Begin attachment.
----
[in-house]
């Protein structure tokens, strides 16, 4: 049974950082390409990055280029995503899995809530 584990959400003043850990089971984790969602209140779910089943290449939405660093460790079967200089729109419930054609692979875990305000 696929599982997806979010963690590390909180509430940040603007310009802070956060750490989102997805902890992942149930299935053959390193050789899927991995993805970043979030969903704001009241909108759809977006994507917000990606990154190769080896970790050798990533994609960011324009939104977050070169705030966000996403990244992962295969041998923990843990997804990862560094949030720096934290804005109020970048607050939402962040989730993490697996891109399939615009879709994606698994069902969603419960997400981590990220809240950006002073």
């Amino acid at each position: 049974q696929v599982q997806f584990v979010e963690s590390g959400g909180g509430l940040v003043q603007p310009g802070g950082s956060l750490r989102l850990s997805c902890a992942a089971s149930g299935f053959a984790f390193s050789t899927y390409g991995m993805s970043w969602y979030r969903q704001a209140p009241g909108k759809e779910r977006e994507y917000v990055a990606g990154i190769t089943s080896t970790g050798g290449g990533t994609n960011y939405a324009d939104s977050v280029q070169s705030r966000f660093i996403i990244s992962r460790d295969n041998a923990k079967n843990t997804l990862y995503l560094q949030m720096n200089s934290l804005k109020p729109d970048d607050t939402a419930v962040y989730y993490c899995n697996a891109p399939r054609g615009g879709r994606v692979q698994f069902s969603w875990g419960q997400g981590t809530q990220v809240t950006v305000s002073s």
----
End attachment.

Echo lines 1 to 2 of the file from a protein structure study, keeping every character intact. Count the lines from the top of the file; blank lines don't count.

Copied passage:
[in-house]
């Protein structure tokens, strides 16, 4: 049974950082390409990055280029995503899995809530 584990959400003043850990089971984790969602209140779910089943290449939405660093460790079967200089729109419930054609692979875990305000 696929599982997806979010963690590390909180509430940040603007310009802070956060750490989102997805902890992942149930299935053959390193050789899927991995993805970043979030969903704001009241909108759809977006994507917000990606990154190769080896970790050798990533994609960011324009939104977050070169705030966000996403990244992962295969041998923990843990997804990862560094949030720096934290804005109020970048607050939402962040989730993490697996891109399939615009879709994606698994069902969603419960997400981590990220809240950006002073």